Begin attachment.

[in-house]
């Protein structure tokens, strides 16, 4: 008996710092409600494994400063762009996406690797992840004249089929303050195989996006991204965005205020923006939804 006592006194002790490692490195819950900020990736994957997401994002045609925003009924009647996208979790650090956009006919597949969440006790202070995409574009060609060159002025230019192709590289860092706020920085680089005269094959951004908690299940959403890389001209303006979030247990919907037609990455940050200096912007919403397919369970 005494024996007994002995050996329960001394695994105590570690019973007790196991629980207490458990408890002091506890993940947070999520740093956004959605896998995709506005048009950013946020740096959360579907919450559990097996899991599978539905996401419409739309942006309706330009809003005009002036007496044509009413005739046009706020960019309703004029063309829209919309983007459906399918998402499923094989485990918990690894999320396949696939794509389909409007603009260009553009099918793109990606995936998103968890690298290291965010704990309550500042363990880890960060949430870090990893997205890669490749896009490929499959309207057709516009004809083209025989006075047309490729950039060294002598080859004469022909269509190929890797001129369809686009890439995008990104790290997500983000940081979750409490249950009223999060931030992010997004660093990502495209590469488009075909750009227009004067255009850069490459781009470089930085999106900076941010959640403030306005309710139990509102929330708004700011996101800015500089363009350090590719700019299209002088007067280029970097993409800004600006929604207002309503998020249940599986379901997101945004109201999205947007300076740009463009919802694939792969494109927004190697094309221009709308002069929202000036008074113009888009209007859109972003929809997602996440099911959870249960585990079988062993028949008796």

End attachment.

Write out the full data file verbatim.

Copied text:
[in-house]
């Protein structure tokens, strides 16, 4: 008996710092409600494994400063762009996406690797992840004249089929303050195989996006991204965005205020923006939804 006592006194002790490692490195819950900020990736994957997401994002045609925003009924009647996208979790650090956009006919597949969440006790202070995409574009060609060159002025230019192709590289860092706020920085680089005269094959951004908690299940959403890389001209303006979030247990919907037609990455940050200096912007919403397919369970 005494024996007994002995050996329960001394695994105590570690019973007790196991629980207490458990408890002091506890993940947070999520740093956004959605896998995709506005048009950013946020740096959360579907919450559990097996899991599978539905996401419409739309942006309706330009809003005009002036007496044509009413005739046009706020960019309703004029063309829209919309983007459906399918998402499923094989485990918990690894999320396949696939794509389909409007603009260009553009099918793109990606995936998103968890690298290291965010704990309550500042363990880890960060949430870090990893997205890669490749896009490929499959309207057709516009004809083209025989006075047309490729950039060294002598080859004469022909269509190929890797001129369809686009890439995008990104790290997500983000940081979750409490249950009223999060931030992010997004660093990502495209590469488009075909750009227009004067255009850069490459781009470089930085999106900076941010959640403030306005309710139990509102929330708004700011996101800015500089363009350090590719700019299209002088007067280029970097993409800004600006929604207002309503998020249940599986379901997101945004109201999205947007300076740009463009919802694939792969494109927004190697094309221009709308002069929202000036008074113009888009209007859109972003929809997602996440099911959870249960585990079988062993028949008796």